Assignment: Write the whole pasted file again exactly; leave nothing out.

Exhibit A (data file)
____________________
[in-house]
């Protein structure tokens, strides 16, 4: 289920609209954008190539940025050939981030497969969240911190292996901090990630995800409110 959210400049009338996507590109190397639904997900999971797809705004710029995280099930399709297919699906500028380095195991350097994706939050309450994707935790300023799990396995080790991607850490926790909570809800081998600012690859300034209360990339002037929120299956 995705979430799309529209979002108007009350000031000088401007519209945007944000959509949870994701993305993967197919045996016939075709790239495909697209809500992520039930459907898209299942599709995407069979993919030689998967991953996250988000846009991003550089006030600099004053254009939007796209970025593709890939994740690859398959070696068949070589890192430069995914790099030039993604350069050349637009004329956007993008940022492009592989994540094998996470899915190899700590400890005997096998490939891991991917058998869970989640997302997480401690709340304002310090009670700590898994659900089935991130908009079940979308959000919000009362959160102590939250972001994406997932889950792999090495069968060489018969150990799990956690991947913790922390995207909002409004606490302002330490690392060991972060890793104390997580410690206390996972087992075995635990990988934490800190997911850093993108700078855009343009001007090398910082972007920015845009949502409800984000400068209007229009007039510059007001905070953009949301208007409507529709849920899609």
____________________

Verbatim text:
[in-house]
């Protein structure tokens, strides 16, 4: 289920609209954008190539940025050939981030497969969240911190292996901090990630995800409110 959210400049009338996507590109190397639904997900999971797809705004710029995280099930399709297919699906500028380095195991350097994706939050309450994707935790300023799990396995080790991607850490926790909570809800081998600012690859300034209360990339002037929120299956 995705979430799309529209979002108007009350000031000088401007519209945007944000959509949870994701993305993967197919045996016939075709790239495909697209809500992520039930459907898209299942599709995407069979993919030689998967991953996250988000846009991003550089006030600099004053254009939007796209970025593709890939994740690859398959070696068949070589890192430069995914790099030039993604350069050349637009004329956007993008940022492009592989994540094998996470899915190899700590400890005997096998490939891991991917058998869970989640997302997480401690709340304002310090009670700590898994659900089935991130908009079940979308959000919000009362959160102590939250972001994406997932889950792999090495069968060489018969150990799990956690991947913790922390995207909002409004606490302002330490690392060991972060890793104390997580410690206390996972087992075995635990990988934490800190997911850093993108700078855009343009001007090398910082972007920015845009949502409800984000400068209007229009007039510059007001905070953009949301208007409507529709849920899609």